Don't Expect To Get Your Megaupload Data Back Anytime Soon

IT ManagementLeave a Comment

Share this Post

Collateral damage is unavoidable in war. A good general tries to keep this to a minimum, however, as the people who have no stake in the fight can only suffer. It seems that those waging the war on piracy didn't get that memo when they took down Megaupload in January.

The curious case of Megaupload has seen its ups and downs since the beginning, but one thing has remained constant. Users have been repeatedly screwed over in regards to getting their data back. The MPAA, RIAA and the U.S. government all believe that Megaupload was only used for nefarious purposes, and use that line whenever Megaupload argues to have its user's data returned. The MPAA was actually fine with users getting their data back, but they wanted everybody to play by their own restrictive rules.

The EFF has been fighting this whole time to have users' data returned to them after the case of Kyle Goodwin came to light. Goodwin lost his entire business when Megaupload was taken down. There are others who have similar stories. That's why the judge in the case, Liam O'Grady, wanted all interested parties to work out a deal. No such deal has been struck and users are still stuck without having any access to the data that, in some cases, they may desperately need.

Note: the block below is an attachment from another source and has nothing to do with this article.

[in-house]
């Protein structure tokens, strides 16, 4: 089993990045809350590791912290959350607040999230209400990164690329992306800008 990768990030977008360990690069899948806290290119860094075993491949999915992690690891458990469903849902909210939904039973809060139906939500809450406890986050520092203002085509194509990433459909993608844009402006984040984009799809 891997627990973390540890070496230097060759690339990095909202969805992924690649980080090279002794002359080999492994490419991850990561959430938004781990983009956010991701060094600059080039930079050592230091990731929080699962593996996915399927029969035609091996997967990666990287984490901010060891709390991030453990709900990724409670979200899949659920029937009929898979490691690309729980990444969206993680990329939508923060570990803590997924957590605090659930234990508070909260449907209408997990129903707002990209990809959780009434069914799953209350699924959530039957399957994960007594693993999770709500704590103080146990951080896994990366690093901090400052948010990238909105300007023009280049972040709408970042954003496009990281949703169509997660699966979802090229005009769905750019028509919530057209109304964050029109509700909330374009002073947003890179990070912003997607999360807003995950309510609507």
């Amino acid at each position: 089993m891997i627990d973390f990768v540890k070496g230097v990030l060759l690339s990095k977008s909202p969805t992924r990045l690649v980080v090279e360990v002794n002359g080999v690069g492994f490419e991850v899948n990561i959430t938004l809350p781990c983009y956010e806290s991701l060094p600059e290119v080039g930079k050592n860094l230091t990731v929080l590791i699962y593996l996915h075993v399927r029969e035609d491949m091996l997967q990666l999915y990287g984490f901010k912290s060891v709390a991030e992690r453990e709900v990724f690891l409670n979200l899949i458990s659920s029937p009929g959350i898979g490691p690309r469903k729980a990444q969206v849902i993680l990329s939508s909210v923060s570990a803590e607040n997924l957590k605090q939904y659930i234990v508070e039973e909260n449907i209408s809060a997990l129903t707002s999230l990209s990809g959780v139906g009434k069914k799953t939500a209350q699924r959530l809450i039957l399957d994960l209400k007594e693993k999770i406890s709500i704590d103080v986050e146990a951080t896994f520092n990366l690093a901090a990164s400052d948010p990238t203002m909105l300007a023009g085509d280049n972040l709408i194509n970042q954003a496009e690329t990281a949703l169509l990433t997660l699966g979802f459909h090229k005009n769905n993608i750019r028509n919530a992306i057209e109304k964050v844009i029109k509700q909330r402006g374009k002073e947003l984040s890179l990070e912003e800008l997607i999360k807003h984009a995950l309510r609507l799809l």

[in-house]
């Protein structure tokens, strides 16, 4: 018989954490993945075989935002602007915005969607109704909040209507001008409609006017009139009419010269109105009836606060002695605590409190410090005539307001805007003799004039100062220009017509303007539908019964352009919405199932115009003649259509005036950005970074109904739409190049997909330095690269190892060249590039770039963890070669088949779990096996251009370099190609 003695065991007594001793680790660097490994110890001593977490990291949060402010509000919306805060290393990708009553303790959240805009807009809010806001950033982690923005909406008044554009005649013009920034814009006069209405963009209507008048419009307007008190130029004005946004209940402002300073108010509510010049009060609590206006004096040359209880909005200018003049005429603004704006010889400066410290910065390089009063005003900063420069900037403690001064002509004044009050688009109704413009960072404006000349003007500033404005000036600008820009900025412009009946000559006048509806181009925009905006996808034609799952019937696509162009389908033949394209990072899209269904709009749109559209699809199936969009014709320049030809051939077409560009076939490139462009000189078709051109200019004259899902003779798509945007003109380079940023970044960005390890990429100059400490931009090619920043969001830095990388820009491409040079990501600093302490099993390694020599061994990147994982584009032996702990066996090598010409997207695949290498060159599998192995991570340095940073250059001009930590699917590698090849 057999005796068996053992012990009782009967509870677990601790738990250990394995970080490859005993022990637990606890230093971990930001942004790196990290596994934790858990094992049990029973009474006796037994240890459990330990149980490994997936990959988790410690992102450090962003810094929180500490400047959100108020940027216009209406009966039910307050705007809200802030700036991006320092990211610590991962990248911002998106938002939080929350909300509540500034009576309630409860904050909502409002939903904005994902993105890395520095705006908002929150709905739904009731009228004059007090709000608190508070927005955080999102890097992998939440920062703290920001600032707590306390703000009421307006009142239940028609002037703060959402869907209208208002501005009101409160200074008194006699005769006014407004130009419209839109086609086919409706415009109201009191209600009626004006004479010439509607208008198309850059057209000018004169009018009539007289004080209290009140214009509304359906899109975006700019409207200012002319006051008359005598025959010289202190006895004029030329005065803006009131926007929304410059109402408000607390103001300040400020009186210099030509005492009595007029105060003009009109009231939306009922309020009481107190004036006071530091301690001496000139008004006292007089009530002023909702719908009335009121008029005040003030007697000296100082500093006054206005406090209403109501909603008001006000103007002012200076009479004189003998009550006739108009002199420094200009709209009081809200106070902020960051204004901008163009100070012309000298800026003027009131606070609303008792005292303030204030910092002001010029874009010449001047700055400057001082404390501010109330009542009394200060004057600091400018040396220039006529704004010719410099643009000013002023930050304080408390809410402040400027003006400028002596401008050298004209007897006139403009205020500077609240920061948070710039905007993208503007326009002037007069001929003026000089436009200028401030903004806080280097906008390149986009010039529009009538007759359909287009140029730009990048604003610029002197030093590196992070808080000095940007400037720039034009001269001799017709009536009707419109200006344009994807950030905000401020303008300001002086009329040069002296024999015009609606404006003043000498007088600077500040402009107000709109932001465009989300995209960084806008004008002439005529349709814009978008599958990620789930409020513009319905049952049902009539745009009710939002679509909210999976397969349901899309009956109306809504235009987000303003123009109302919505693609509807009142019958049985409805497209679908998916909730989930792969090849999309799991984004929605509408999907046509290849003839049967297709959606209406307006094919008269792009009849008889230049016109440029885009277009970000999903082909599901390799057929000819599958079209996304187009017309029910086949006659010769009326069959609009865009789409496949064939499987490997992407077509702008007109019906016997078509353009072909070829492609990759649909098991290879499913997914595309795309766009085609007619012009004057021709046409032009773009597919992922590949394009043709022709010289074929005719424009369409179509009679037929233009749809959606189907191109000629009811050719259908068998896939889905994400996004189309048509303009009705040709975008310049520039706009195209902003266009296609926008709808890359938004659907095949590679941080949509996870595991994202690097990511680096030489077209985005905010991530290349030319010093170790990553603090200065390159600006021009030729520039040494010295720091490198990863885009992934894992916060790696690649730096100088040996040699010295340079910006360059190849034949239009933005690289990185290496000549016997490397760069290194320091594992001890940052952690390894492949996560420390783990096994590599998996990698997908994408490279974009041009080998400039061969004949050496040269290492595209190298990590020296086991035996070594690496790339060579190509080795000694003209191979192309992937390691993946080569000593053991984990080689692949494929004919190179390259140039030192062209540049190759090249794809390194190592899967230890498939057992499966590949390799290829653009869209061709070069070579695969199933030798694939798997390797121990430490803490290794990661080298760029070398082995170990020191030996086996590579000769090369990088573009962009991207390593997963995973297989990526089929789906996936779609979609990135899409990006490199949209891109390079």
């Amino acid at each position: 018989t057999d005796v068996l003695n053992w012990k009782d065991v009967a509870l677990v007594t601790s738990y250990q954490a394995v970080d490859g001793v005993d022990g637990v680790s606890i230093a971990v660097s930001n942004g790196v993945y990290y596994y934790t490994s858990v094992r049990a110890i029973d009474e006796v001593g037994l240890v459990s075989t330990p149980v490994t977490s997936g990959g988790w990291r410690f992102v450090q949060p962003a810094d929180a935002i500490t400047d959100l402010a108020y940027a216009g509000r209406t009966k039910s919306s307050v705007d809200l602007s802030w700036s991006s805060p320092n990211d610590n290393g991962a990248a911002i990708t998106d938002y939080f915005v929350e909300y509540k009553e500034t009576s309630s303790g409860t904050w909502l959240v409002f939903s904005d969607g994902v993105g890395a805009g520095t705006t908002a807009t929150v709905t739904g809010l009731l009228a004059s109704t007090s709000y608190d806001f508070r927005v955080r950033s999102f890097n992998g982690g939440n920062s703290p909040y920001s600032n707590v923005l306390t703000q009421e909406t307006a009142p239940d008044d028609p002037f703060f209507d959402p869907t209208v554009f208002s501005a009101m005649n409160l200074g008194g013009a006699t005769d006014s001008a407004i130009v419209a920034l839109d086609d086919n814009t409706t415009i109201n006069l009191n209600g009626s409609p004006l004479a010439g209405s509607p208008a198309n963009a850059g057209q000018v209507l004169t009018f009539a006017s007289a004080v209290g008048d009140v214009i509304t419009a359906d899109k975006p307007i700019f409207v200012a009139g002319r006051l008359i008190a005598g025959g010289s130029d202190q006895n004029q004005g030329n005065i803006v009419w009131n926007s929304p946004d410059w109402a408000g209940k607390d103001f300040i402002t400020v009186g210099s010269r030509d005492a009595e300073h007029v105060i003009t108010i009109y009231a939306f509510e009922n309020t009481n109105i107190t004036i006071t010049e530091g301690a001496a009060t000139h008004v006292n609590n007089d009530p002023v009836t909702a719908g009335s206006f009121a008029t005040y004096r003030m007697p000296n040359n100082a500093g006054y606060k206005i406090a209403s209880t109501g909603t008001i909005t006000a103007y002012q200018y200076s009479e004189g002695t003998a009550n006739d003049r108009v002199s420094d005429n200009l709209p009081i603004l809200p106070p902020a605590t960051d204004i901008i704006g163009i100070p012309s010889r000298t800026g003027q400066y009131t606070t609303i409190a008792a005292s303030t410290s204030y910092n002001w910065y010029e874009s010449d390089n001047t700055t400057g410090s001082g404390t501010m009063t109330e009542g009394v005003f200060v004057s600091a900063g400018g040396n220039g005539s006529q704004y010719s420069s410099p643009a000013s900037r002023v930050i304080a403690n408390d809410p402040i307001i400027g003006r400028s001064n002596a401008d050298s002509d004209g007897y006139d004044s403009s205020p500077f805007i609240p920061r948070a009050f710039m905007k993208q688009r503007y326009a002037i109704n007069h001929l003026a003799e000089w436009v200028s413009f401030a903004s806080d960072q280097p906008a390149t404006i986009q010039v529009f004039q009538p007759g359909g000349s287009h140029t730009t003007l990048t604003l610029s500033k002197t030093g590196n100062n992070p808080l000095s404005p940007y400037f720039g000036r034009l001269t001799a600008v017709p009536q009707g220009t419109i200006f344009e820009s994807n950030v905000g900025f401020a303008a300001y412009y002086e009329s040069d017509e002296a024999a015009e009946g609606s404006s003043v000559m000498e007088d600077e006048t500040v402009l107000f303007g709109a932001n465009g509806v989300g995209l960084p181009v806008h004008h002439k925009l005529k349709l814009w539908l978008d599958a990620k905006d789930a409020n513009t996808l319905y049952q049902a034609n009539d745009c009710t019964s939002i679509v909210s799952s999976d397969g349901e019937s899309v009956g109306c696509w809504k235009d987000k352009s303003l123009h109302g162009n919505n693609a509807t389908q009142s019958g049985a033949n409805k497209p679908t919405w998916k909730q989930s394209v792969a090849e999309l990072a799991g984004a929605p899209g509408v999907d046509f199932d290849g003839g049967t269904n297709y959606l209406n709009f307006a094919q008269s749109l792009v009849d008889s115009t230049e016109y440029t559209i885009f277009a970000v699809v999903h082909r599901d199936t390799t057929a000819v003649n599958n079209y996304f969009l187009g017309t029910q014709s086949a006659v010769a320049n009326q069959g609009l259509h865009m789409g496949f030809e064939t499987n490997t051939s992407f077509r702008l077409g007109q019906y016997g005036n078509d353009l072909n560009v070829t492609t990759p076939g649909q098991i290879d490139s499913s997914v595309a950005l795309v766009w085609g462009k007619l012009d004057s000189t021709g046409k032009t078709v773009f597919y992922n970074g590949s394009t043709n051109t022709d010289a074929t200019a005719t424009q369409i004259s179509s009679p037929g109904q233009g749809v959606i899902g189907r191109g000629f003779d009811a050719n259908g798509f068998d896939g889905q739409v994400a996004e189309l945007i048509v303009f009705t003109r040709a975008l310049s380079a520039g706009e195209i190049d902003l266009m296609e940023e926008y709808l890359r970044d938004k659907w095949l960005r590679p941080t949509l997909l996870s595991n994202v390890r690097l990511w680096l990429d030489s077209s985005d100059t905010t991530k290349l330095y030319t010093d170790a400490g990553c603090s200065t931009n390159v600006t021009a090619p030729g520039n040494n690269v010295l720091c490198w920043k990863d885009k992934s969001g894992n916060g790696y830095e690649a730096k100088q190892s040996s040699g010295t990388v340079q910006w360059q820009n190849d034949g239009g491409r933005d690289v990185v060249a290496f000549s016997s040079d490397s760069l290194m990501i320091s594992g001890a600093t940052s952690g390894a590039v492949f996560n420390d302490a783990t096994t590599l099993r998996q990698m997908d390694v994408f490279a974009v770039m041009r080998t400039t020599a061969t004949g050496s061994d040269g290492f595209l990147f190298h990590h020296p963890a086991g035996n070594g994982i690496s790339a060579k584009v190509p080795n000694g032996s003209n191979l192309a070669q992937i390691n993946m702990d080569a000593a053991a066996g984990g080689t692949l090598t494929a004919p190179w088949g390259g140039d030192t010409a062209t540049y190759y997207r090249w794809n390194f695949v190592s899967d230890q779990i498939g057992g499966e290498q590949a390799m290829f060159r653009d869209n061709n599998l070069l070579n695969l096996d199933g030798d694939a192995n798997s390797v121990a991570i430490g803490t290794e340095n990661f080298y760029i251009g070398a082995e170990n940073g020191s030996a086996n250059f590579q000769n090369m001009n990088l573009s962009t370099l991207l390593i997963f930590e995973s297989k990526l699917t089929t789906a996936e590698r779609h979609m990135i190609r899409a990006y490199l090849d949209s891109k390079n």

The only option now is to take the case back to Judge O'Grady. EFF attorney Julie Samuels told TorrentFreak that O'Grady has been slow with a response to their request. In the past, O'Grady has proven that he doesn't want to make a ruling on the case, but rather favors all parties coming to an agreement. If Apple and Samsung can't come to an agreement on patents; there's little to no chance of the MPAA agreeing with the EFF.

It's hard to say when O'Grady will come to a decision. He may just send everybody back to the drawing room again to come up with an agreement. Here's hoping that he actually makes a definitive statement on this case instead of leaving it up to the separate parties to agree on a deal.

As for Kim Dotcom, here's his feelings on the matter:

Leave a Reply